It will be unwise as a nation to be caught unaware as it is usual for the Chinese government to recover its markets from financial crisis by increasingly seeking the tamping and ramping of market expectations during protracted economic slowdown.

It is quite conclusory that the move of the loan will only pauperize and pulverize our economy more than it will prosper it. With careful examination, the move is more or less a function of bad economic policies and principles and the consequence is tantamount to; an increase in elimination of the middle class, increased inequitable distribution of income, increased poverty, non-inclusive growth, unsustainable development and so on.

In summary, the essence of this article is to put it straightforward and forthright that; in as much as Nigeria is in dire quest of the recovery of its economy, a loan/debt-fuelled one is simply unsustainable. It would only lead to an increasingly aggressive stimulated-recovery that would create a national economic bubble. Thence, the bubble would inevitably get popped in the nearest future which will blow-out and black-out the nation’s prosperity that is already the pipeline.

Like China did in the past during the global and their national financial crisis, we cannot afford to hand-crank our economy by ourselves out of the current slowdown through massive stimulus (like debt-powered one).  Rather we must adopt solution-driven and strategic structural reform that will deliver and coffer a sustainable economic recovery into the grips and bowels of our nation.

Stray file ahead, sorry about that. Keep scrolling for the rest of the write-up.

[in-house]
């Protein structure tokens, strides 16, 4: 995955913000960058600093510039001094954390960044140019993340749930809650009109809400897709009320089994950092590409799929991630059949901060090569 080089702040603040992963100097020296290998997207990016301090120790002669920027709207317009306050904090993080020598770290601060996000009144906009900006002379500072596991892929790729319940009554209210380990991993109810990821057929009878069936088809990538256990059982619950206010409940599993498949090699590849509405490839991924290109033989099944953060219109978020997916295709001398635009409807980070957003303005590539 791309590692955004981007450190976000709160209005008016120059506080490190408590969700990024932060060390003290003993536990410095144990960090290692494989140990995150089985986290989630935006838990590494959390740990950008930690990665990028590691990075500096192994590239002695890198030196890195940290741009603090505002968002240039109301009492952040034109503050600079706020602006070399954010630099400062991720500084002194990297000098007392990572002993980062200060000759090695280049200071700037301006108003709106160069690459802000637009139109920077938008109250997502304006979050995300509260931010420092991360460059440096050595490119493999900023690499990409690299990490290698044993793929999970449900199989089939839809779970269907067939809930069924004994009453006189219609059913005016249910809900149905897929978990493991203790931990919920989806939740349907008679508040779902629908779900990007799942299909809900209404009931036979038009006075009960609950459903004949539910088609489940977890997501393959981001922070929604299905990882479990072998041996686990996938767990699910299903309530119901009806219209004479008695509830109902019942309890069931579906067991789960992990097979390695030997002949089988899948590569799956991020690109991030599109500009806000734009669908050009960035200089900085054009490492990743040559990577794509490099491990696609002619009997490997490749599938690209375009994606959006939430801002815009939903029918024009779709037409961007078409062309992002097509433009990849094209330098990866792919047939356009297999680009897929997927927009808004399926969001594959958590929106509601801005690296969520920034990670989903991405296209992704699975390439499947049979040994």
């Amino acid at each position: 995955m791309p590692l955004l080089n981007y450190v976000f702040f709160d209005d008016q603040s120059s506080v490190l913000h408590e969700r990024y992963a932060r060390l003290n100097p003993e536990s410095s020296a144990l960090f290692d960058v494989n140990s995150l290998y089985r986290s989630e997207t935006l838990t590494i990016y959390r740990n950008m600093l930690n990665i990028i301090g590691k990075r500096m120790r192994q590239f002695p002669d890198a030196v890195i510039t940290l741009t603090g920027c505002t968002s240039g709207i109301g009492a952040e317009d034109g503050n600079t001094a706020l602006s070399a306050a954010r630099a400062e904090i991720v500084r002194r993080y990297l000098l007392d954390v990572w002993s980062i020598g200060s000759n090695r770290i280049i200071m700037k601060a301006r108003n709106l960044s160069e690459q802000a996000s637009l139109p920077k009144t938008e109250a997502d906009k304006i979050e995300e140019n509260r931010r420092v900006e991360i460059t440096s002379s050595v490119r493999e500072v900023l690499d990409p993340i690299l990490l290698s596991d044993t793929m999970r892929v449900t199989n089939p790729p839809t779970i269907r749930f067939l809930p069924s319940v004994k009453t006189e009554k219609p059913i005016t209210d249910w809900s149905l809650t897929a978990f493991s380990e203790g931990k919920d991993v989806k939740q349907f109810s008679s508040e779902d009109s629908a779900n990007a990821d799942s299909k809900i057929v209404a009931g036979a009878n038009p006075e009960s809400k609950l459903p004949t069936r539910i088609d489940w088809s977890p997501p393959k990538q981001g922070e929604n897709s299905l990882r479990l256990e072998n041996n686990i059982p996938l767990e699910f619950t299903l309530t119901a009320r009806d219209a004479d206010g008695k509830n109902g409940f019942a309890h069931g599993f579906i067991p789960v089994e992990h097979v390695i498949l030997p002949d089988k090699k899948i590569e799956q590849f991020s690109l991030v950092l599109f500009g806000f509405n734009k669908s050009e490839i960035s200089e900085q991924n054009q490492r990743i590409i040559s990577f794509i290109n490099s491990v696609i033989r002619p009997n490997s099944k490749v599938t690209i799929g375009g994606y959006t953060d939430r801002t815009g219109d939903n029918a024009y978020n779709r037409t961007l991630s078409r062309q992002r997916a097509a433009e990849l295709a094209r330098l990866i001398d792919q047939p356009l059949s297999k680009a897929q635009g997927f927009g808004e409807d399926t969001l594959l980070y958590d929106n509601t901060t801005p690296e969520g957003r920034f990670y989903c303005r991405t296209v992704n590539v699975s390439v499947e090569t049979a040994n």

If we follow the ‘stimulant’ way to recover our economy, we will certainly be eased off without any iota resilience. By opting for the loan as a national economic decision, the nation is more or less acting out of undue economic diligence and beyond reasonable monetary and fiscal policy loosening to recover and stabilise our economic growth as the effort would deter and derail us from the structural reform that necessitates and promises a long-term economic sustainability.

In corollary, when going about bilateral arrangements with other nations of the world, our leaders need to task themselves more innovatively and originally about how they plan to turn-around or transform our economic downturn into testimonies. Nigeria needs affiliation or collaboration with international countries like the Government of China in the area of labour transfer, technology transfer, energy transfer and the likes rather than granting loan that may not be put to its highest-and-best use. Financial services solution like the creation and enhancement of Initial public offering (IPO) can be a form or product of strategic reform.

Perhaps because our leaders assume they have thronged out some efforts at generating some internal revenue, and have done a bit in plugging some sources of our economic haemorrhage, the have patched some sources of waste in our economy vide TSA, war against corruption and terrorism and so on, they have now reclined to ‘economic complacency’ even as we hope they don’t relinquish to a fate of economic nonchalance.

In conclusion, the fact our nation may be politically divided doesn’t mean it should be economically divided. In order for our nation to keep-afar the despicability that may beset our economy in the nearest future, we need to drop-off the ‘one step forward and several steps backward’ approach we are adopting in rescue mission our economy. Frankly, our leaders need to come together and put their heads into the big basket of our economy in a cumulative or combined effort to address and redress our economic strategies else, we might find our nation at the verge of an egress that may spill us into the economic red sea.